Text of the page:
Schools are not just for students. Rather, they often act as community hubs, bringing people together in celebration of academics, the arts and athletics. And, communities benefit because when students have secure and stable spaces to learn, they are more likely to thrive. According to a 2020 study by the U.S. Government Accountability Office, 54% of public school districts need to update or replace multiple building systems or features in their schools. Among the top concerns in public school buildings are outdated ventilation, heating and HVAC systems, safety and security, structural integrity and environmental conditions. Over the course of more than a decade, San Diego voters have approved several billion-dollar bond measures to renovate, repair and revitalize district schools and learning environments, the most recent in 2018.
San Diego Unified School District is the second-largest school district in California, with over 200 educational facilities and 15,000 employees. It serves every type of student, with public elementary, middle and high schools, plus early childhood options, charter, alternative and adult schools. With these bond measures, the district is on a mission to modernize and upgrade the facilities on many of their campuses. These modernization projects will result in improved educational experiences for students and staff.
Sundt has a history of work with San Diego Unified, beginning with a Whole Site Modernization project at Ralph Waldo Emerson Elementary School, completed in 2022. Currently, Sundt is performing major upgrades to Morse High School, built in 1962, and Marston Middle School, built in 1957. These upgrades will enhance the daily lives of students and staff, address critical structural changes and also provide resources for the surrounding communities, including a state-of-the-art performing arts center and joint-use field.
“The upgrades Sundt is performing on Morse and Marston will transform the campuses, providing necessary services and facilities to students and staff,” said Sundt Project Executive Mike Casey. “It’s a privilege to support San Diego Unified students, teachers and staff by building spaces that are safer and more accessible and meet the needs of today’s classroom.”
The project scope for Morse High School features two brand new buildings, including a student services building and a 19,300-square-foot performing arts center. The administration building will house essential student services, such as physical and mental health facilities and lounge and workroom spaces for staff. The performing arts center includes an arts classroom, a 499-seat theater with an orchestra pit and stage, plus theater support facilities including sound mixing and theater control rooms and green rooms. Sundt will also provide a substantial upgrade of security and fire systems, as well as access control.
During preconstruction, the project team encountered a 60-year-old underground utilities system, which proved to be a challenge. It was difficult to find, locate and identify all of the utilities. To mitigate this problem, the team high-lined gas, water and fire systems while they identified the existing utilities, keeping the school completely operational in the process. Eventually, the systems were removed, replaced and the team revised the utilities plans. “Our project team was committed to keeping these utility systems operational to ensure we didn’t disrupt student learning,” said Senior Project Manager Martin O’Brien.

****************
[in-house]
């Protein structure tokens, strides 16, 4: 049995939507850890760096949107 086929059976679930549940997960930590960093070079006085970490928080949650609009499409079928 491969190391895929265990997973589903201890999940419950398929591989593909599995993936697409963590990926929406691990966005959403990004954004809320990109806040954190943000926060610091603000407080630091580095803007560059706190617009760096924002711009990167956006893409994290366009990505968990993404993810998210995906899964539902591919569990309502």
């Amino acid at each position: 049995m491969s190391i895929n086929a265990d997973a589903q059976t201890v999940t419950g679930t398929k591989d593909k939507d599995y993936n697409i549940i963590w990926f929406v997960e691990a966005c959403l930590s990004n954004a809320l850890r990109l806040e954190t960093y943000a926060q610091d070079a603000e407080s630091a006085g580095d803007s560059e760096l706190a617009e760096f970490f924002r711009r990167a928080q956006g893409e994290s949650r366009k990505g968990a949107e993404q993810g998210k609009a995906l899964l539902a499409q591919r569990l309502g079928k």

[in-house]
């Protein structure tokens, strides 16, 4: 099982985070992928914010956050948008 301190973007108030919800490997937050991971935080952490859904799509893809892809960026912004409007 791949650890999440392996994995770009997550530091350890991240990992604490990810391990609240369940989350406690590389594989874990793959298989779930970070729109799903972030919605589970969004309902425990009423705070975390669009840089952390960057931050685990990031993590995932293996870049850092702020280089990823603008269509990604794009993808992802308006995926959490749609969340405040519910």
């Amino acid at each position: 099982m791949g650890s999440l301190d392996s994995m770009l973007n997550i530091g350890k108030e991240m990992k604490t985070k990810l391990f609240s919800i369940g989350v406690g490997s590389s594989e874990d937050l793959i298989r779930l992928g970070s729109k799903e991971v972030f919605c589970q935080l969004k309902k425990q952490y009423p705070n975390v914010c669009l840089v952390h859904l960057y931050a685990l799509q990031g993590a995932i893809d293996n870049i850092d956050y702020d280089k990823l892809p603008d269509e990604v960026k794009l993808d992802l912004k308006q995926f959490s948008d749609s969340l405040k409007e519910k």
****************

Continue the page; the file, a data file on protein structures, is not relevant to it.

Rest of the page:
The improvements to Morse will improve the educational experience for students, but the performing arts center also brings community benefits since the area currently does not have accessible performance spaces. “This facility will serve the community as a whole, bringing them together for various performances. We’ve had a positive response from administration, students and parents alike about this state-of-the-art addition,” Martin explained. According to experts, students who participate in the performing arts have increased problem solving skills, less anxiety and better self-esteem.
In Clairemont, another Whole Site Modernization project is underway at Marston Middle School, a STEAM school. The project includes modernization of six buildings, including a new gymnasium, a joint-use track and field, cafeteria, a new parking lot plus upgrades to security and fire systems. Work is spread out over the entire campus, which has “required flexibility,” said Jared Mettee, Senior Project Manager. “We have quite the maze of fences throughout the school to keep students and staff safe, but the administration team has been wonderful to work with. Communication is a strength on this site.”
This project will also bring about community improvements. As part of the Play All Day partnership between San Diego Unified and the City of San Diego, the joint-use field will be used by students during school hours and by the public after school hours and during school breaks.
“The local community is especially excited about the new parking lot, as parking is currently a challenge on campus. It will eliminate undesired parking in surrounding neighborhoods,” Jared explained. The new cafeteria will also serve as a centralized kitchen for 17 other schools in the area.
With summer fast approaching, project teams on both sites are ready to dive into accelerated timelines, hoping to have a majority of work completed before students and staff return to school in the fall. Both Jared and Martin remarked that the general energy from their interactions with staff and the community is excitement, and they’re feeling anticipation of these much-needed upgrades. Sundt is looking forward to continuing their work with San Diego Unified, creating modern and secure environments for students, staff and communities alike.